I’m not advocating a wholesale abandonment of decorum. For many businesses, it is difficult to get away with a sauce off or a Friday afternoon beer pong tourney (we’ve done that), or a shoeless kickball tourney out on the front lawn of our office (done that, too), or a pumpkin carving contest (that was fun), or an afternoon trip to Pennings Farm for cider and donuts (awesome fall activity for DSM staff). You get the picture – we do this a lot. Regardless of whether or not someone stays at DSM, they always tell wonderful stories of what it’s like to work here. And that makes it worth it.
Emily’s Take: Nurture Your Culture or GTFO (Excuse the Expression.)
During the first five years of my career, I worked in a variety of different industries. I started as a Publishing Assistant. Then, a Bridal Consultant. Then, Web Copywriter. Currently, I am the Content Marketing Director for the greatest marketing agency in all of NJ. As a result of this sometimes-nauseating-sometimes-thrilling rollercoaster ride, I’ve seen a lot. (Some things, unfortunately, I cannot unsee.) I’ve learned a lot of shit (and some useful information, too) and met people from all walks of life. While each job afforded me new life lessons, a salary and a different favorite lunch spot, undoubtedly the most important takeaway has been the relationships that have endured. These relationships are the shiny trophy you get to take home with you at the end of the game. Other metaphors include:
- Spoils at the end of a long-waged war
- Jeans that fit after months of tedious diet and exercise
- The Tootsie roll center of that otherwise disgusting Tootsie pop?
As Leon so succinctly put it, work can be tough. Work is often perceived as a means to an end. If the only way we can look at this day-to-day necessity is as “a necessary evil,” we should at least acknowledge the benefits. In my opinion, when you reflect on your current position, your “pros” column should read as follows:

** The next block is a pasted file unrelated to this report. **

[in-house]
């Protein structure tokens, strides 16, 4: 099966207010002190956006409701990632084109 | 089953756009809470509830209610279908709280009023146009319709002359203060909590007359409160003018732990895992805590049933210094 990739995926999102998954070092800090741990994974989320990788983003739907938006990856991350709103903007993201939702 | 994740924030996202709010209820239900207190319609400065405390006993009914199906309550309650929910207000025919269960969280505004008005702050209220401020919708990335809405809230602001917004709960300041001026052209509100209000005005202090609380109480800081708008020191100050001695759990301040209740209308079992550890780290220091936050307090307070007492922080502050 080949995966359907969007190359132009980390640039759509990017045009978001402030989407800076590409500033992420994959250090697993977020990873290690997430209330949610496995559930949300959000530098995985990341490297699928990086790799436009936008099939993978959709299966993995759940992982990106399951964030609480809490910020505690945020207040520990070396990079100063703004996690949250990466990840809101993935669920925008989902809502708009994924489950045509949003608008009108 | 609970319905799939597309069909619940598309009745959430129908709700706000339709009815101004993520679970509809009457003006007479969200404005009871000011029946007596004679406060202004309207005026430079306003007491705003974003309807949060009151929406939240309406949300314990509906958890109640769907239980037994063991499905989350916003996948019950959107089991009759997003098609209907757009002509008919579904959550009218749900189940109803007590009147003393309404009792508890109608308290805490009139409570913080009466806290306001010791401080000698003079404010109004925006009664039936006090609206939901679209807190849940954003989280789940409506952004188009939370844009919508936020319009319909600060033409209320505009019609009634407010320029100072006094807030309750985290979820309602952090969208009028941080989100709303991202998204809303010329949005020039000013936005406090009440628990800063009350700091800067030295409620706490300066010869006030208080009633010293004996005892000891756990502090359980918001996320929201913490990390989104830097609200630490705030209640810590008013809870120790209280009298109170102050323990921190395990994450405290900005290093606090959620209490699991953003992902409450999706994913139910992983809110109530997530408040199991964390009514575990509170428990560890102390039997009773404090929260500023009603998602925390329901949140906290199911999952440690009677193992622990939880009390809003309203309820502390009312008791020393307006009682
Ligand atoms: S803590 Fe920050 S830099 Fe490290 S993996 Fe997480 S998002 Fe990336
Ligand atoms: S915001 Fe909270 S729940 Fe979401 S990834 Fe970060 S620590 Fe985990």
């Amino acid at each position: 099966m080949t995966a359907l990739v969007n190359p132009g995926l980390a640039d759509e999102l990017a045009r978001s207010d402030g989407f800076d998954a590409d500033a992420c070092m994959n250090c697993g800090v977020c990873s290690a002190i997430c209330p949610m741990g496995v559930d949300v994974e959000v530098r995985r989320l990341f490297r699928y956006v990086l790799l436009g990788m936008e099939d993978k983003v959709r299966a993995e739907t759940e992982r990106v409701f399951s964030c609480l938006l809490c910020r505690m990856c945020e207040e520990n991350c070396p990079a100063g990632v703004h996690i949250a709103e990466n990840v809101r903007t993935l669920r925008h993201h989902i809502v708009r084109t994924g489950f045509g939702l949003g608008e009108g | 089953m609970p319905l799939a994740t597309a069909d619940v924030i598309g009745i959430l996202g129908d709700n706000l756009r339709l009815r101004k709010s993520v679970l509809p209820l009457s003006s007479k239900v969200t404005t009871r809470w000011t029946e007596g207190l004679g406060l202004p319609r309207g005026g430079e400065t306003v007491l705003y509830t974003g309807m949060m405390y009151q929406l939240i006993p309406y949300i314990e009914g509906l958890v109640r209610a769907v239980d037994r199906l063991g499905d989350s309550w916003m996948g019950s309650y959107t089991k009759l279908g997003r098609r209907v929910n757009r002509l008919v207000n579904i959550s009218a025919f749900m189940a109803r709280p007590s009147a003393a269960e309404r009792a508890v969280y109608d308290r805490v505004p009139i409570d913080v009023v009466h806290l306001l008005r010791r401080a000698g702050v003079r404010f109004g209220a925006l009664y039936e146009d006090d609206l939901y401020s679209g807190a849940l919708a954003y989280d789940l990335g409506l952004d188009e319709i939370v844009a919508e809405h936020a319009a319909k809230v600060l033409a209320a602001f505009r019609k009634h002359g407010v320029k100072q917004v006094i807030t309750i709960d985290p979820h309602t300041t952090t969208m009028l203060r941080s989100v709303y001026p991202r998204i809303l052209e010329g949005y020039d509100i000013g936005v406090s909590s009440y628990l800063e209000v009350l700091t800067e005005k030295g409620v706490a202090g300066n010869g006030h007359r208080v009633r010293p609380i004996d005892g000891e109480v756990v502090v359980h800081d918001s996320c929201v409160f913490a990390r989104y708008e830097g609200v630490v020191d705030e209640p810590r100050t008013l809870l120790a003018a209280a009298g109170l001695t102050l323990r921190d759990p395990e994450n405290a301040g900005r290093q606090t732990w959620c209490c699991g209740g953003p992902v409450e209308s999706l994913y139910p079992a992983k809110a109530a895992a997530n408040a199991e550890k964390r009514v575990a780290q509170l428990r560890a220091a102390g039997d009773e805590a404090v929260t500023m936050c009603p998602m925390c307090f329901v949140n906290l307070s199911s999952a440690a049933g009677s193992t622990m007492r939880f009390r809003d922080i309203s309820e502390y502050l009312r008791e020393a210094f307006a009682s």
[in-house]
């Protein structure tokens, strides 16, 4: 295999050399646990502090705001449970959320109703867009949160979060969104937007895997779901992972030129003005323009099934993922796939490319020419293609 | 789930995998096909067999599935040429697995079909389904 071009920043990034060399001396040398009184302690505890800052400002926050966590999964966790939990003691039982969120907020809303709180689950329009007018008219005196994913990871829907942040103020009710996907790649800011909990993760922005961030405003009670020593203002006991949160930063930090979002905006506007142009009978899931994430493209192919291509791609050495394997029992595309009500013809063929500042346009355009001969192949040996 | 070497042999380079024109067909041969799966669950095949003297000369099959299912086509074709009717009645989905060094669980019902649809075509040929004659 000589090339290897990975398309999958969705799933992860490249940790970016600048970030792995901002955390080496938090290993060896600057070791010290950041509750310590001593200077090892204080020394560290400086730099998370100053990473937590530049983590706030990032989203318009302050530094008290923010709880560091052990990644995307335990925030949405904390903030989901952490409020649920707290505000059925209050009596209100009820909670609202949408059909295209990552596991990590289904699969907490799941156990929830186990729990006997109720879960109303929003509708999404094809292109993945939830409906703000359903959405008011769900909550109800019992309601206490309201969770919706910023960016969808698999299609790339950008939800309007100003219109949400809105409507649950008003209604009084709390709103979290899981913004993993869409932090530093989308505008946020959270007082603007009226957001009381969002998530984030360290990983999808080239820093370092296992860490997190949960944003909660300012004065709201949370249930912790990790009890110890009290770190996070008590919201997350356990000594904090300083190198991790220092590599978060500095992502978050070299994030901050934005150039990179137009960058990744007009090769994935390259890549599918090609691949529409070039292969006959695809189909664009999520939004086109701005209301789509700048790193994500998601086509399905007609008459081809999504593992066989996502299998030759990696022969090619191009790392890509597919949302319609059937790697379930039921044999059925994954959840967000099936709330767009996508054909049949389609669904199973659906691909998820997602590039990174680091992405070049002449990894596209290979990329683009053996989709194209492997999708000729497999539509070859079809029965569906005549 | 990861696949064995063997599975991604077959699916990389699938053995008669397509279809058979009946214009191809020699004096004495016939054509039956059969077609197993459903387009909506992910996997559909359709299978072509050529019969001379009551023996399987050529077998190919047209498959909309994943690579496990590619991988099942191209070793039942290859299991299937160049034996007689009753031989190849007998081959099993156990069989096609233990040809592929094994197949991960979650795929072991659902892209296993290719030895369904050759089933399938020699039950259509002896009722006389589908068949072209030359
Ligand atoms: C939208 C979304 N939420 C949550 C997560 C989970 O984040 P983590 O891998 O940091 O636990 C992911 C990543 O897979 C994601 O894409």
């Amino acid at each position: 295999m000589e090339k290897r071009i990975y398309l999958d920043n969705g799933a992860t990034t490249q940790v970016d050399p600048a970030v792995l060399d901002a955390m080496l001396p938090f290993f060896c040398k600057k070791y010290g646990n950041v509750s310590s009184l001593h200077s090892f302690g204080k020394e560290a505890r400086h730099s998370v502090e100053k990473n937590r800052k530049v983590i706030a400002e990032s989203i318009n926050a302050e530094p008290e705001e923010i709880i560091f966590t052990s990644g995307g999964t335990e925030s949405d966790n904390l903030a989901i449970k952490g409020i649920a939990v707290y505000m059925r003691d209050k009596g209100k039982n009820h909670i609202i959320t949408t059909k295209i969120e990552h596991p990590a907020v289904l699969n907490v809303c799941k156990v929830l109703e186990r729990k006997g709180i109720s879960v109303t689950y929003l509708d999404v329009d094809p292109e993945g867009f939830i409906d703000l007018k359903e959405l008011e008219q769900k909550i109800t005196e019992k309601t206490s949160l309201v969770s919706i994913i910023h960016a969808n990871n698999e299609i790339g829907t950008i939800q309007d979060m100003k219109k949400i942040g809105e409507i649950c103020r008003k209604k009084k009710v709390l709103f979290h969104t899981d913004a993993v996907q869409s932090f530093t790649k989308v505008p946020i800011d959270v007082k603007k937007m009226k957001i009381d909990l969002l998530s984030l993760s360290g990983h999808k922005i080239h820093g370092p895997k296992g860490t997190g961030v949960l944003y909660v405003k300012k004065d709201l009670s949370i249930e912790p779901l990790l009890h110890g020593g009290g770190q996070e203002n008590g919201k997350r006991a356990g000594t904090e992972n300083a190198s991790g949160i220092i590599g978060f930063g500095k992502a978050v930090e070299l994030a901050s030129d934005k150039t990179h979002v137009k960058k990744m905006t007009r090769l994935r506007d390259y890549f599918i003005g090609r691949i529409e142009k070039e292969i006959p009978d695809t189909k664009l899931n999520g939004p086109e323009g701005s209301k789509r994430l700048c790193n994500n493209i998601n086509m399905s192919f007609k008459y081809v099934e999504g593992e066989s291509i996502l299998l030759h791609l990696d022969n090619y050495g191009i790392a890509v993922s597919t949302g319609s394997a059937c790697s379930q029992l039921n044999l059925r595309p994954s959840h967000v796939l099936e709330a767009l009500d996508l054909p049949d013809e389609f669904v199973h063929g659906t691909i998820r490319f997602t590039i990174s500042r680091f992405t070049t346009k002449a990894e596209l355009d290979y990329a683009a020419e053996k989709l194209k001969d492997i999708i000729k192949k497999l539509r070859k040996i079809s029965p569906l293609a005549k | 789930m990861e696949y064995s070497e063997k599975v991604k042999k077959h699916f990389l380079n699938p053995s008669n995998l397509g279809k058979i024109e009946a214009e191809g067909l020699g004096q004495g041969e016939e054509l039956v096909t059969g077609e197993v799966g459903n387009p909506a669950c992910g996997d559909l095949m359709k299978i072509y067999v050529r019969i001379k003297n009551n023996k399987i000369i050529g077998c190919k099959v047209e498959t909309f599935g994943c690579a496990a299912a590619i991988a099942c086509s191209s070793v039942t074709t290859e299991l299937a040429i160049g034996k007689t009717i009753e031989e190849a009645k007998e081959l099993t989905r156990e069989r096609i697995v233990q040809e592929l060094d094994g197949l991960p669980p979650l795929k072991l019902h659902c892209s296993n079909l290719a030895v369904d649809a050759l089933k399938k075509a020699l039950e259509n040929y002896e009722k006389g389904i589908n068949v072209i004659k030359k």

1) Free coffee at the office
2) Casual Fridays
3) All my new friends
Maybe not in that particular order. Here’s the problem, though. Because these relationships are cultivated in a work environment, they are susceptible to crashing and burning pretty easily. Sometimes, there is competition, frustration and monotony associated with the W-word. That said, when a company gives a shit about providing unique opportunities to employees to collaborate and engage socially, these relationships can thrive. It took five years of sad cubicles, frustrating bosses and plain yellow birthday cake to find one such workplace. Now, despite losing this sauce competition to Leon (MC Hammer Pants) Grassi, I am lucky to work at DSM where my CEO prioritizes a culture of inclusivity and open communication. And while we may not be able to choose to NOT work (Because, c’mon…who are we, Rockefeller?), we can choose to work for an organization that understands the value in building lasting relationships.
Here’s the plain and simple of it. We end up spending a huge portion of our lives in the same place at the same desk with the same people. Those people end up shaping our lives in so many ways. If your CEO/President/Head-Dude-In-Charge doesn’t understand the value of an environment conducive to creating new relationships, you have two options:
- Give the boss man this recipe for special sauce for having fun at work
- Get the hell out of there and find a place that feels like home.
A Case of the Mondays? F That
For far too long, the common perception of a corporate office has been cubicle farms and a shitty old water cooler. Peter Gibbons got it right: break down the walls. It’s 2018 and the game has changed, and ya know what…there’s no reason you can’t have a good time at work, nay, the place you earn a living and still get the job done.
“Human beings were not meant to sit in little cubicles staring at computer screens all day, filling out useless forms and listening to eight different bosses drone on about about mission statements.” – Peter Gibbons